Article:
pp. 058-059

Euro Disney's tribute to America's most authentic architecture, the Prairie Style, is designed, ironically, by the only French architect to create a hotel on the site. Antoine Grumbach was selected from a roster of European architects to design the Sequoia Lodge, based on his decision to scale down the 1,011-room hotel into a lakeside complex of separate buildings. Located between Michael Graves's Hotel New York and Robert Stern's Newport Bay Club, the hotel consists of a seven-story main block facing the lake and five smaller lodges to the east, surrounded by pine, cedar, and sequoia trees imported from the Pacific Northwest. Grumbach cites a Montana vacation as the source of his inspiration, and the hotel's stone and timber massing indeed conveys the rustic air of a mountain hunting lodge. Topped with overhanging, green-tiled roofs that simulate weathered copper, the sprawling hotel also recalls Prairie Style horizontality. Inside, the wood is Arts and Crafts, with overtones of Frank Lloyd Wright. Lobbies, lounges, and restaurants are outfitted with exposed wooden beams, stone fireplaces and walls, and reproduction Stickley furniture. But Grumbach's unfamiliarity with these American architectural precedents is all too apparent; the stolid Sequoia looks more like a gloomy, overscaled Swiss Alps chalet than a Rocky Mountain lodge or Great Lakes retreat. Unlike his American counterparts, the Parisian architect lacks a flair for combining well-known architectural references into a playful ensemble. As a result, the heavy-handed, redwood-veneered Sequoia lacks the lighthearted, knowing historicism of its neighbor, Stern's Newport Bay Club, or the idiosyncratic regionalism of Predock's Santa Fe. Grumbach's heart does not belong to Mickey, and it shows.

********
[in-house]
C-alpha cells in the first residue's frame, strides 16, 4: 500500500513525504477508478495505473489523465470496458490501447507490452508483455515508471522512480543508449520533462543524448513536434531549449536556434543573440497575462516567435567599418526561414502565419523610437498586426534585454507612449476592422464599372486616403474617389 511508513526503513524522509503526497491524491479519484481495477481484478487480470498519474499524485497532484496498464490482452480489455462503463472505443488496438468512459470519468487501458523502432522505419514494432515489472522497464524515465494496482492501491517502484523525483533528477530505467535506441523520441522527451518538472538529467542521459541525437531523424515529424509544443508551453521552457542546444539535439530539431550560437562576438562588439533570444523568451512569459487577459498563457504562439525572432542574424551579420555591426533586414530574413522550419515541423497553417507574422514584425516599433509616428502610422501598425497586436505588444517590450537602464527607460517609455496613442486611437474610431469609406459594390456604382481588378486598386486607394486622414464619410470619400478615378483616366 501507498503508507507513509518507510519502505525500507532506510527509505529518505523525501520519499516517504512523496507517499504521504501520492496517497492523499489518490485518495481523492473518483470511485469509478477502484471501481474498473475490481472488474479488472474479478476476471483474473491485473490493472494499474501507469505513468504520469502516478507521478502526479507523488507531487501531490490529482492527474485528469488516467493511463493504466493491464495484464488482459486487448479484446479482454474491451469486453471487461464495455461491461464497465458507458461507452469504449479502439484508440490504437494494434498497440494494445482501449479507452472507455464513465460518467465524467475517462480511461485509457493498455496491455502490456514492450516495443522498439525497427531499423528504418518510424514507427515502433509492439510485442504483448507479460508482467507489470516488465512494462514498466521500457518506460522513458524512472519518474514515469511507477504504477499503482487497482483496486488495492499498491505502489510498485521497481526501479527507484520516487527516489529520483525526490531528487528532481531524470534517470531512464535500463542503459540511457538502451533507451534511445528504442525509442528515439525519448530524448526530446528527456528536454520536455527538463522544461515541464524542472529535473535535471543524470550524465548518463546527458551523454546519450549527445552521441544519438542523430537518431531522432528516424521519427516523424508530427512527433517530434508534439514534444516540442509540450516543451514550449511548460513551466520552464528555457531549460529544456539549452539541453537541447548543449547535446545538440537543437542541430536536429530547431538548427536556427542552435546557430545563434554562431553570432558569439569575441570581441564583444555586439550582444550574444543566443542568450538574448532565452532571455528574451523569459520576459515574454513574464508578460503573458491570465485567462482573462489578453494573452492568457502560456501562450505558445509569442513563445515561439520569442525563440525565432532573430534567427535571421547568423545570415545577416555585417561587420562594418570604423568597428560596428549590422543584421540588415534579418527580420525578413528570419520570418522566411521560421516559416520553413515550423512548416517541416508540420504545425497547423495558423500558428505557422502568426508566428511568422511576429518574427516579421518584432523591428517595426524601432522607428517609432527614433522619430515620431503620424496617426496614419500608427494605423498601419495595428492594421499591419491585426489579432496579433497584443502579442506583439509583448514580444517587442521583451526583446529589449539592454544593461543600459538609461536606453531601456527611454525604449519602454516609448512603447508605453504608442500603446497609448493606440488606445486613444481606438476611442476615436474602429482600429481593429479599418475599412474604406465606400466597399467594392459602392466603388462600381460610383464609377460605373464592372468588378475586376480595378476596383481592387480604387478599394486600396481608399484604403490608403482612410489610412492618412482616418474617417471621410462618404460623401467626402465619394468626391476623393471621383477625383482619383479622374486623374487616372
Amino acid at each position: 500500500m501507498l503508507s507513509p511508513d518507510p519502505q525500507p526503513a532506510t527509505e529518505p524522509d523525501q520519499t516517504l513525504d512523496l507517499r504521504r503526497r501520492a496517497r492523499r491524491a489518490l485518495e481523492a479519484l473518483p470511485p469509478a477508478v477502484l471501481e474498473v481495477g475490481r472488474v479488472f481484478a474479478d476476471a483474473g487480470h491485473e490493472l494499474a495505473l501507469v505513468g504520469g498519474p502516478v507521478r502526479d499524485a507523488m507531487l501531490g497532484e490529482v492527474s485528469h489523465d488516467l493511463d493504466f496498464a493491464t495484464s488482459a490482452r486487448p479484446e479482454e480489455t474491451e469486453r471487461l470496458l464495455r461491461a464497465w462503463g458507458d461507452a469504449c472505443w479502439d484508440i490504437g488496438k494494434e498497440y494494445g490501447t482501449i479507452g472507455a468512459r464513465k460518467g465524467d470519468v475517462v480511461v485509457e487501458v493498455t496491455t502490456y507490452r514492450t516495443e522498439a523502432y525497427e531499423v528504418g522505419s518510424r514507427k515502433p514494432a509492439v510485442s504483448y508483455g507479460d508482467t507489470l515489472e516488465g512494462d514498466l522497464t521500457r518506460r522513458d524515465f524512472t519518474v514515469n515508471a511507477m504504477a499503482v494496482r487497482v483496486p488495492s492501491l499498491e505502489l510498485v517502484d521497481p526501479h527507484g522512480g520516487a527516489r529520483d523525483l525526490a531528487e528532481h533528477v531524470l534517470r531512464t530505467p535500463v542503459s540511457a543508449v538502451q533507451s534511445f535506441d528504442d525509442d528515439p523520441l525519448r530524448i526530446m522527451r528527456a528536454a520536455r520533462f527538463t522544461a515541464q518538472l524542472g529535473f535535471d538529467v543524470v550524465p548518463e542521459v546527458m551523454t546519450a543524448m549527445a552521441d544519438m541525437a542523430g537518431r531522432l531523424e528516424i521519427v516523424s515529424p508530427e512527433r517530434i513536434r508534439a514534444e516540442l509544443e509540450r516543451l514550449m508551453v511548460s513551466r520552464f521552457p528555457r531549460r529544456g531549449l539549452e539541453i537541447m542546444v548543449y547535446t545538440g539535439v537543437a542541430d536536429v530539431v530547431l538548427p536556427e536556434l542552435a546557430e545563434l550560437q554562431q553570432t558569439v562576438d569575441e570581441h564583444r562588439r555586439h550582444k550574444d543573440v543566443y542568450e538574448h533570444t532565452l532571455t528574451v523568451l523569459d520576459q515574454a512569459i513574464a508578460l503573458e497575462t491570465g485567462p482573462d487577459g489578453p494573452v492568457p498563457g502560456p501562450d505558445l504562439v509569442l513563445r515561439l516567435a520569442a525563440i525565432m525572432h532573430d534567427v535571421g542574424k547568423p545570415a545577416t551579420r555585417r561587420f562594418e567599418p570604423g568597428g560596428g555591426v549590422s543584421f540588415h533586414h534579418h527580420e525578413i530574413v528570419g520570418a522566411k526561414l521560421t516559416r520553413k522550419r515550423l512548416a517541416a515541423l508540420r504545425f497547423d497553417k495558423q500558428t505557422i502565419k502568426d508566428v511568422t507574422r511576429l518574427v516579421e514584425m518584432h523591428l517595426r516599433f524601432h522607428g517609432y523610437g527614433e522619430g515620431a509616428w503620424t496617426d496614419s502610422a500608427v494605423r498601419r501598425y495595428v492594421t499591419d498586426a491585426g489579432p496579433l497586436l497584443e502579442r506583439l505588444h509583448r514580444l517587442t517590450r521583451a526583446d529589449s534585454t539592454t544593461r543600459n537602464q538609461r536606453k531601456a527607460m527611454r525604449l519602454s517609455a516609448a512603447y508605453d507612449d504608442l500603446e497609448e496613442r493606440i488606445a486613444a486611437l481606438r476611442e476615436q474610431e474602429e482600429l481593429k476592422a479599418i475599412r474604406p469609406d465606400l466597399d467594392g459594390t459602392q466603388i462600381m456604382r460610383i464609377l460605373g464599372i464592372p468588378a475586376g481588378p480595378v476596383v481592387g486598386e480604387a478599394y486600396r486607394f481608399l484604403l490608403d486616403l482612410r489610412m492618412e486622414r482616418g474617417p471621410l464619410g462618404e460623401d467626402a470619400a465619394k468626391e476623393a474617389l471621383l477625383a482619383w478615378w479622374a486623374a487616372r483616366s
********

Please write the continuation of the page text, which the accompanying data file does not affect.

Credits [see page 117] Design Architect: Antoine Grumbach, Paris – Antoine Grumbach (principal-in-charge); Francoise Sogno (project architect) Associate Architect: Sandoz et Alexandre, Paris Landscape Architects: EDAW; Sasaki Associates Interior Designers: Tricia Wilson and Associates (design); Boyer (production) Engineer: Get Ingenierie Consultants: Jules Fisher and Paul Marantz (exrerior lighting); Lighting Design Partnership (interior lighting); David Carter Associates (graphics) Construction Manager: COTEBA

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